The number of people in China defined as poor would at least triple if not for the country's decades-old poverty line, a top agriculture expert said.
"The poverty line in China has not been changed for 20 years in step with the pace of economic development," said Li Xiaoyun, dean of the Center of Integrated Agricultural Development of China Agricultural University.
China's poverty line of 1,196 yuan ($175) per capita net income a year is said to be too low compared with the country's economic development and living standard.
The country's economy is expected to surge by 8.3 percent this year despite the global economic downturn, according to experts in the Chinese Academy of Social Sciences.
But the poverty line has failed to reflect the average standard of living, Li said.
At the end of last year, China had 40 million people living below the poverty line, accounting for 4.2 percent of the total rural population, according to the State Council Leading Group Office of Poverty Alleviation and Development.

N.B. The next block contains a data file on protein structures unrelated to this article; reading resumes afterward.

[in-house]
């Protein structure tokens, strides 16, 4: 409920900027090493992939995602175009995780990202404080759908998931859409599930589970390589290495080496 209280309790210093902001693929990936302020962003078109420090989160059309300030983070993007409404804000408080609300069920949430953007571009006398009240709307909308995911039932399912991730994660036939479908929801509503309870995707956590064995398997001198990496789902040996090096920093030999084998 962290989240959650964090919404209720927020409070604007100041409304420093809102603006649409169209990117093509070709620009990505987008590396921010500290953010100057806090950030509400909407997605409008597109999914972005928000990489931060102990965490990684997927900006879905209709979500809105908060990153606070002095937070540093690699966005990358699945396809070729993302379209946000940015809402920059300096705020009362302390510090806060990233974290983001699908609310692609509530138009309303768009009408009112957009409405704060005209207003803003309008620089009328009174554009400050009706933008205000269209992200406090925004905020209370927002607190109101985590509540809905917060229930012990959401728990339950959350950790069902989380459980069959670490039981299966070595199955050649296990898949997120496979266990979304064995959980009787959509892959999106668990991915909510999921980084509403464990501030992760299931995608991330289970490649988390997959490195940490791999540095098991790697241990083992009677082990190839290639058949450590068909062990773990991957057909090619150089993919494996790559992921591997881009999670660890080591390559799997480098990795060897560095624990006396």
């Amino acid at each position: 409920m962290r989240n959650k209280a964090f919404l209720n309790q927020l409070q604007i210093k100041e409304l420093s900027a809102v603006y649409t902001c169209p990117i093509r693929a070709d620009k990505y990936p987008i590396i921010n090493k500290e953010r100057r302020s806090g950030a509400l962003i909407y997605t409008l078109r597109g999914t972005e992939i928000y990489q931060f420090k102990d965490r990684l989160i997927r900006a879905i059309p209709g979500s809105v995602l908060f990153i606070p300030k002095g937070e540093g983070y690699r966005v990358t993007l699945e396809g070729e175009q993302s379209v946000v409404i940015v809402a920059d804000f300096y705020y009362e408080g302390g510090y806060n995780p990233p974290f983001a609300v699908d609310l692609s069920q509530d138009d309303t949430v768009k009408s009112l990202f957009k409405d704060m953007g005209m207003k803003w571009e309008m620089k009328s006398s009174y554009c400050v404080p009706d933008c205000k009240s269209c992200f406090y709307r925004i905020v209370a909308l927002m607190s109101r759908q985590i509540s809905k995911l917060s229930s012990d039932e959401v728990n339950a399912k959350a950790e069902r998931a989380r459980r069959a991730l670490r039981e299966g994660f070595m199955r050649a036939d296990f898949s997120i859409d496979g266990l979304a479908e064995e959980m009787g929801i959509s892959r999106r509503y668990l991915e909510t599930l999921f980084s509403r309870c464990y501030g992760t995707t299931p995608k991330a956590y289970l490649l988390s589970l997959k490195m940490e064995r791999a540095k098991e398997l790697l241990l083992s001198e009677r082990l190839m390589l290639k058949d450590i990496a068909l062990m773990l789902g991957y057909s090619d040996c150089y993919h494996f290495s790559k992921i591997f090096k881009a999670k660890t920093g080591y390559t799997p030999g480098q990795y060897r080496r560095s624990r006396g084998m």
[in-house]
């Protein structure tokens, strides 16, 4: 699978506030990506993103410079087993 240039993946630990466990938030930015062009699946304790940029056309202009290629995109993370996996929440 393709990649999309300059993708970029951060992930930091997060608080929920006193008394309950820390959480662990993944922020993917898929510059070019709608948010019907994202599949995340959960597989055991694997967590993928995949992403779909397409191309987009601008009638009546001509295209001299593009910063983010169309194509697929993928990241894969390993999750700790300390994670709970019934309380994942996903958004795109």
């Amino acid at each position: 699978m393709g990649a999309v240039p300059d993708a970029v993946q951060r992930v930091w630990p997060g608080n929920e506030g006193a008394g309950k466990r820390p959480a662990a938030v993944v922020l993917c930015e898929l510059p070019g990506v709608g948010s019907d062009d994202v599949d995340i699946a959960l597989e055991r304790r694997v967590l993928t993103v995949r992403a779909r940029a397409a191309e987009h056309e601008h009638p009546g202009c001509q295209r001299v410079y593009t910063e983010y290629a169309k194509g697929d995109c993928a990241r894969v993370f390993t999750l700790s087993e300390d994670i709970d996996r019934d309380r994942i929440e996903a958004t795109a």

However, the actual picture is far more worrying, mostly because of the outdated standard.
"We are now measuring a poor person with the standard of 30 years ago," Li said.
"The official poverty line is far below the current, actual poverty level."
China set a poverty line of 206 yuan in 1986, which was about $50 if calculated at the then exchange rate and was about half of a farmer's annual income.
Today, 1,196 yuan is just 25 percent of the average annual per capita income of the country's rural population in 2008.
China's poor actually totals 150 million, if using the internationally accepted $1 per day guideline, Li said.
The figure, previously less mentioned in China, is now cited by top officials on major international issues such as climate change.
Premier Wen Jiabao on Dec 17 at the Copenhagen conference on climate change said China is a developing country with 150 million poor people.
Professor Li Xiaoyun estimated that about 20 to 30 percent of the rural population is vulnerable to being driven back to poverty due to sudden sickness, natural disaster or economic recession.
A well-developed safety net needs to be quickly established in rural areas to enhance the immunity to poverty among farmers, Li said.